Regional Medical Center of San Jose
Regional Medical Center of San Jose offers world-class healthcare to residents throughout the greater San Jose community.
408.259.5000

How Is the Severity of a Stroke Determined?

When a stroke occurs, getting emergency care is of the utmost importance. The sooner a patient receives stroke care, the better his or her chances of survival and favorable long-term outcomes. As soon as a stroke patient arrives at Regional Medical Center of San Jose, our stroke care team rapidly assesses him or her using established guidelines.

Consciousness
The first set of assessment criteria involves the patient’s level of consciousness. The clinician scores the patient from zero to three, with zero indicating full alertness and responsiveness, and three indicating complete unresponsiveness to stimuli. If the patient is conscious, the clinician asks for the patient’s age and what month it is. A score of zero indicates both answers are correct, one means that one answer is correct, and two means that neither answer is correct. The last level of consciousness assessment tests how well the patient can follow simple commands. The patient is asked to open and close the eyes, and then to grip and release the unaffected hand.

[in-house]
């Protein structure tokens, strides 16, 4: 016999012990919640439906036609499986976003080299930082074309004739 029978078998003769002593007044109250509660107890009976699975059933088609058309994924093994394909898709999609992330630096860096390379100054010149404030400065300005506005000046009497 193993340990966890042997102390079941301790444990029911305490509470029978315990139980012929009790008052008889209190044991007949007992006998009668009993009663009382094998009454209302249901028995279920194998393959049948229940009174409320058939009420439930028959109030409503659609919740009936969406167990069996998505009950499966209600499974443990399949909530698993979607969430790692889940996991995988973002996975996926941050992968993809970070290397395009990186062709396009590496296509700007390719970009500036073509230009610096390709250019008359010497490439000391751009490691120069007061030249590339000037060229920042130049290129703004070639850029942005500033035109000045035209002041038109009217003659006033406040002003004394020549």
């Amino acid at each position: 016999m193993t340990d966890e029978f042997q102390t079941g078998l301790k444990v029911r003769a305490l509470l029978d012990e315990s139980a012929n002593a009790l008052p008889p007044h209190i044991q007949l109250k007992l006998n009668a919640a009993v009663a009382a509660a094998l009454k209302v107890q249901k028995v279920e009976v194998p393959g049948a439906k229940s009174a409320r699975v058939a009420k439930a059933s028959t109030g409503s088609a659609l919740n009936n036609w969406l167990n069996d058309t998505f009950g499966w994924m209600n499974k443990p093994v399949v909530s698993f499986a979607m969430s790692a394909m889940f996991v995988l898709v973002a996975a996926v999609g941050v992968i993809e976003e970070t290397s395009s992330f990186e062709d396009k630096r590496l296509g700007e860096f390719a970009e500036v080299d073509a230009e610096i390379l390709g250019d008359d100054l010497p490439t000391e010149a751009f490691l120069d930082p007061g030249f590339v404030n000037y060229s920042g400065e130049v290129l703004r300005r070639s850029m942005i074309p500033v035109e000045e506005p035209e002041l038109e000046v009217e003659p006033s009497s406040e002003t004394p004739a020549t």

Gaze
The clinician evaluates the patient’s horizontal eye movements, such as by making eye contact with the patient and then encouraging eye movement by physically moving from one side of the patient’s visual field to the other. Zero indicates a normal gaze, one indicates partial gaze palsy, and two indicates total gaze palsy.

Visual Fields
The clinician then checks the patient’s visual field. He or she holds up a finger and moves it across the upper and lower quadrants of the visual field. This assessment of possible vision loss is crucial, because stroke may result in blindness.

Facial Palsy
Since stroke can cause weakness or paralysis on one side of the body, the clinician asks the patient to smile or raise the eyebrows to check for symmetry. If the patient is poorly responsive, the clinician may use stimuli to trigger a grimace response instead.